TypePad, the popular blog platform owned by San Francisco-based SixApart, has become integrated with VOX, allowing TypePad users easier interface with Twitter, Facebook, and other social media.

At D: All Things Digital, the tech conference sponsored by the Wall Street Journal in California last month, we interviewed Chris Alden, the CEO of SixApart.  The company owns Vox, TypePad, and Movable Type.

He said the migration of big blog-based publishers like the Huffington Post (which uses Movable Type) and other traditional publishers to a blogging CMS has been very positive for the company's growth.

Beet.TV has used TypePad since the beginning and works quite well for us. Chris speaks about the value of the blog platform to publish video.  Amen.

SixApart has has made several announcements recently, including the addition of a WordPress plug-in.

Andy Plesser, Executive Producer 

Video Transcript

Chris Alden:  Last year we did a whole bunch of work putting TypePad on a whole new platform. It's basically the platform that we invented when, when we created Vox and now we brought TypePad to that platform. And that makes it a inherently much more social and dynamic platform and those migrations happened last year. What we're doing this year is changing the user interface to take advantage of some of those capabilities and really thinking about how we can (A) improve sort of the classical blogging, the things that you're doing, make it easier to compose and design your blog, but (B) also connect to allow these great community services out there Facebook, Twitter, and all the rest.

Andy Plesser:  And video blogging is sort of picking up but where do you see it going and are people, are videographers using blogging effectively, or what are the opportunities do you think?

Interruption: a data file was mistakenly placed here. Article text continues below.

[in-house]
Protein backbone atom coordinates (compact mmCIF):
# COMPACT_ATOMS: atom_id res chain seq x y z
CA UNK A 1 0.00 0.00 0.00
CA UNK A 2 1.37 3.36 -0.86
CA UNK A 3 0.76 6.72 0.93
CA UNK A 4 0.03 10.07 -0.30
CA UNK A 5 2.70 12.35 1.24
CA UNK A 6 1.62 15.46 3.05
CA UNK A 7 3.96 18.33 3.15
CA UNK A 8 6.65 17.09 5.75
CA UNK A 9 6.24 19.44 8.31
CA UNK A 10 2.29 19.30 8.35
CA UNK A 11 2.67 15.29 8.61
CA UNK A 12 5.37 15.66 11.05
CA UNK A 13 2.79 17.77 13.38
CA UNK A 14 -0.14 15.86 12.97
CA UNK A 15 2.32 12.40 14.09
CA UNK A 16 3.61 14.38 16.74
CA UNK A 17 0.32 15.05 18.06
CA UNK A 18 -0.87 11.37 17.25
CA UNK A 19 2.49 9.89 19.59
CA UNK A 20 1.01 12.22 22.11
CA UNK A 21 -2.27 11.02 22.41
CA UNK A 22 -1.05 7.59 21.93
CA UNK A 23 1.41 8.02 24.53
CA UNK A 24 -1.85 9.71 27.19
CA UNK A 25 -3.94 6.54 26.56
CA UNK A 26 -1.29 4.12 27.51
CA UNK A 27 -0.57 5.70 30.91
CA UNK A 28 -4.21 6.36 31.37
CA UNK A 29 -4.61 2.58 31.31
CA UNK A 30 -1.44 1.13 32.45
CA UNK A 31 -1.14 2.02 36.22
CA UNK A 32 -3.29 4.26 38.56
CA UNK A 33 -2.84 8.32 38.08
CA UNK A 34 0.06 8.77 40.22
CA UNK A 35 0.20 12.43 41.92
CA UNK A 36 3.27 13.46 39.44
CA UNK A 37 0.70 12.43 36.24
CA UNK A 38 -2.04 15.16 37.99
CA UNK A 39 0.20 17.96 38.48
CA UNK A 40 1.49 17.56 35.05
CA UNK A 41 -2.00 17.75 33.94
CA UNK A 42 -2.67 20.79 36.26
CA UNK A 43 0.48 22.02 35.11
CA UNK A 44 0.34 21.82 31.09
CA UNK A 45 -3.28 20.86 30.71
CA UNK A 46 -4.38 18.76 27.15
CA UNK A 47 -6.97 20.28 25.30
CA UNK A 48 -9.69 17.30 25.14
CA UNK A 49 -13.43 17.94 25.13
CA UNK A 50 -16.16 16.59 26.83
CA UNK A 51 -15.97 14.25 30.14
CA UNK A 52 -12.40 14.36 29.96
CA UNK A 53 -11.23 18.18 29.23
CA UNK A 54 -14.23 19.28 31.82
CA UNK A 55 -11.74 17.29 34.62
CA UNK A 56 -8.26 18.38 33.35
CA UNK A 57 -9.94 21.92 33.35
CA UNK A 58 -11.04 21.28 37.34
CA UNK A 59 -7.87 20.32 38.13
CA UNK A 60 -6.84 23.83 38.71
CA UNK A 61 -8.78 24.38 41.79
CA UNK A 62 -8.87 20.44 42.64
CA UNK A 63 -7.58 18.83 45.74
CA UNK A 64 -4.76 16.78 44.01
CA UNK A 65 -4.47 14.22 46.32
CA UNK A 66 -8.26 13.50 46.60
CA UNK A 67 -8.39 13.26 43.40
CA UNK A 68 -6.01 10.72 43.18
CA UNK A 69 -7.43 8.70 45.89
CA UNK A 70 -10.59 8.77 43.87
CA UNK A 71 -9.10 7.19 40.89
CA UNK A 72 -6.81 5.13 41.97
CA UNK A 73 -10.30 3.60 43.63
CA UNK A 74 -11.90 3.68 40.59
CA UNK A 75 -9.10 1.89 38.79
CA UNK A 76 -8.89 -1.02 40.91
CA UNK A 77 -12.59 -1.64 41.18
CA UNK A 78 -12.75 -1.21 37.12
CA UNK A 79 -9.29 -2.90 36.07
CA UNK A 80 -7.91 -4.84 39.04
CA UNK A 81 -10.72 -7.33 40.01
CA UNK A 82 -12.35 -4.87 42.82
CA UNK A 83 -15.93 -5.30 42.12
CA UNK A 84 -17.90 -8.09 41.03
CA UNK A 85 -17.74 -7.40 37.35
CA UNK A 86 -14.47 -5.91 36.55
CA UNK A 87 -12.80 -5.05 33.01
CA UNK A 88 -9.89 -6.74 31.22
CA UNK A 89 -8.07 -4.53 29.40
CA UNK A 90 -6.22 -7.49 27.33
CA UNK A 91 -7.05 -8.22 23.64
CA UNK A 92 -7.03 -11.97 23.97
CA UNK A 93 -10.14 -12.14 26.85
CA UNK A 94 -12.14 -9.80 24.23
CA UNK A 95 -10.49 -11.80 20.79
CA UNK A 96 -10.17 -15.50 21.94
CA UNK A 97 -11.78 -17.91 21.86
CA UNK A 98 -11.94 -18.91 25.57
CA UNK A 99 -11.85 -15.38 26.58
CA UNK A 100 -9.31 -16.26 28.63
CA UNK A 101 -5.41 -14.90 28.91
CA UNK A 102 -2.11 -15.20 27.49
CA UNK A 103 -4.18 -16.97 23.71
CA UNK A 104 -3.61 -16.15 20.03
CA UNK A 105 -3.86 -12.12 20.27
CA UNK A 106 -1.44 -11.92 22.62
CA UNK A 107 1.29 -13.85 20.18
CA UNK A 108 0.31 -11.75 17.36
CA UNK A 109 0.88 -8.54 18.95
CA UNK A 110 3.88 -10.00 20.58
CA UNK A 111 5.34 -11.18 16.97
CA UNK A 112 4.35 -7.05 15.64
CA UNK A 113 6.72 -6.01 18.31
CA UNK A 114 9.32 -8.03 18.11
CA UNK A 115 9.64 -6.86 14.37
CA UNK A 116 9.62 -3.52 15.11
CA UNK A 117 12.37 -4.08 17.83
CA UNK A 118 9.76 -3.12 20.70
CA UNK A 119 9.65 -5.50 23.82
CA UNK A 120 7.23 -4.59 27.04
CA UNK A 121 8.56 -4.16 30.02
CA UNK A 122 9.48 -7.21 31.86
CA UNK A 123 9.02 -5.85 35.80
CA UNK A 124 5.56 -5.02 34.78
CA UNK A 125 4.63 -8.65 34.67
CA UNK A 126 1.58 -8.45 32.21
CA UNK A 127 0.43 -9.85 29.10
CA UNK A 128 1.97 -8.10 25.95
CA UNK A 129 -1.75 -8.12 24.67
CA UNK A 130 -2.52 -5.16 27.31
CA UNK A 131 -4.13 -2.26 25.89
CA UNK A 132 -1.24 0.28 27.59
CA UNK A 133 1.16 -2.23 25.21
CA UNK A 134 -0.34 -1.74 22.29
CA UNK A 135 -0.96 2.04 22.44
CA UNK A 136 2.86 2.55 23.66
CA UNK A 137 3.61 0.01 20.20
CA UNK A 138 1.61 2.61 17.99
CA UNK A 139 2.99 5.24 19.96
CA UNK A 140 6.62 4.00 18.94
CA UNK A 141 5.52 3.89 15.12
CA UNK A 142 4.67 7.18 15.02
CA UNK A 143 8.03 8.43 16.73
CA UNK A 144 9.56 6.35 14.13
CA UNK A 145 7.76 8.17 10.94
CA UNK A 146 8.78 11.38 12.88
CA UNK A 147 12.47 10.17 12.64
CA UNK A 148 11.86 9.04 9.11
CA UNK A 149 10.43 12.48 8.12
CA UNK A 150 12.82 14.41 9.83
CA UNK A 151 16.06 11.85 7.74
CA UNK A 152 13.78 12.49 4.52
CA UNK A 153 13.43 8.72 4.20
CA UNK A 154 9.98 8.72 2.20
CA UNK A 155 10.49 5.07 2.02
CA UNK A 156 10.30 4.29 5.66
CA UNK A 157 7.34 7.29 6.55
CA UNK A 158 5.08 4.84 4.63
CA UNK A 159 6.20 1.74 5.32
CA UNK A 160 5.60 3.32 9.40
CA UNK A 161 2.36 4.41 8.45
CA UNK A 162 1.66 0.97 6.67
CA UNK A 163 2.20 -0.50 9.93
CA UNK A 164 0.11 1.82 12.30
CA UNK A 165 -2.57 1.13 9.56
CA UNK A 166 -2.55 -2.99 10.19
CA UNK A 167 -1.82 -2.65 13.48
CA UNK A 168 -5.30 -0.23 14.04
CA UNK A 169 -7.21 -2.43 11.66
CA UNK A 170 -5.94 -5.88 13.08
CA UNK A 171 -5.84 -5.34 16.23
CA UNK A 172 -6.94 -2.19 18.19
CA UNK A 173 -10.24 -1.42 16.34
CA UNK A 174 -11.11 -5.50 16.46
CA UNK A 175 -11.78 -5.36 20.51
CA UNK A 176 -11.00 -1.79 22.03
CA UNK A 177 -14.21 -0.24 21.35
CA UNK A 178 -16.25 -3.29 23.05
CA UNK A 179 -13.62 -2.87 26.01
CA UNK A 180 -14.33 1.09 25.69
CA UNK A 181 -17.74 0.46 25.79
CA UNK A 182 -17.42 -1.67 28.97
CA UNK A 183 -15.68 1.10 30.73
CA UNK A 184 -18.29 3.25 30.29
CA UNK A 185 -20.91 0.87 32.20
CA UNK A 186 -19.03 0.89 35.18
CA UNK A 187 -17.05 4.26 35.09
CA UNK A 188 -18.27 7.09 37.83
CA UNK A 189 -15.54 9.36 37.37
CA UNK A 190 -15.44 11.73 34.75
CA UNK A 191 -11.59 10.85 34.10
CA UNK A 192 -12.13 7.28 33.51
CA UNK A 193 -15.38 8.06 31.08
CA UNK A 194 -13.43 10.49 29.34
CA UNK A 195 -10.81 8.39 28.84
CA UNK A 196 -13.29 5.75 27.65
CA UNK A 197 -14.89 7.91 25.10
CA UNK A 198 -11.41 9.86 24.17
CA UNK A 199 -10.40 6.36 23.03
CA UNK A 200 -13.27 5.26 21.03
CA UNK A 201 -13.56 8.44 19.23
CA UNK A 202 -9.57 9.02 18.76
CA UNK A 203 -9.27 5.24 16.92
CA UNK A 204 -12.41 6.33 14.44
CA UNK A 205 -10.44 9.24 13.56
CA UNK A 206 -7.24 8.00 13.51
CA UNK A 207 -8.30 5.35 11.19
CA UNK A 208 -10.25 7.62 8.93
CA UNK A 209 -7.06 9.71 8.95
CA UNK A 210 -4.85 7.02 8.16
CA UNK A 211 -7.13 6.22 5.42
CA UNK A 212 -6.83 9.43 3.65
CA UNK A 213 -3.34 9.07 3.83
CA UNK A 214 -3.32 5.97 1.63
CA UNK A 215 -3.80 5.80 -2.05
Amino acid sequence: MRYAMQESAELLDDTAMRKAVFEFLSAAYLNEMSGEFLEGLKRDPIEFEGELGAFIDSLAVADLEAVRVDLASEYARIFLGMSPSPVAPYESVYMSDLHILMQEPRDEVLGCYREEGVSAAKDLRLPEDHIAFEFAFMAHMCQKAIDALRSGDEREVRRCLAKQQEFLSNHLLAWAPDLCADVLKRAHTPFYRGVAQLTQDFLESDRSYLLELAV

Chris Alden:  I think opportunity for video blogging is great. I mean you know Ze Frank was one of the earlier you know video bloggers, blogged on our platform. There's a whole bunch, you know, being being started virtually every day. I'm a big fan of it and hopefully the tools are getting better and better and better. There's lot of great other enabling technologies that make video publishing easier and easier. And I think there's going to be a lot of money there. I mean there's a lot of money in video advertising offline, you know on television, of course, and I think you're gonna see that start to come as advertisers figure out how to do effective advertising against online video content. Obviously YouTube has moved things dramatically in that direction. So I think the future's very bright for the video blogger. My sister's a video blogger at whateverhollywood.com and I'm a big fan of it and we obviously want to do everything we can to support it.
Is blogging plateauing? Absolutely not. We see blogging growing on all aspects and it's also growing in the way that it's being used. On the microblogging area, obviously you see the fantastic success of Twitter. In some sense a lot of social networking is becoming more blogging-like. On the other end of the spectrum when you asked about publishers. We absolutely see them depending on blogging as a bigger and bigger staple of what they offer and we also see them depending on blogging tools such as movable type for their content management systems. A lot of publishers realize that, you know, in the past where they would have they're sort of blog sites on the side in the rest the sites, you know, over here, they're looking for now integrated unified solutions. So that they can bring this kind of blog, dynamic commenting, and social communities to their entire sites, and I think it's going to be a big part of what publishing is both on the professional level all the way down to the amateur level.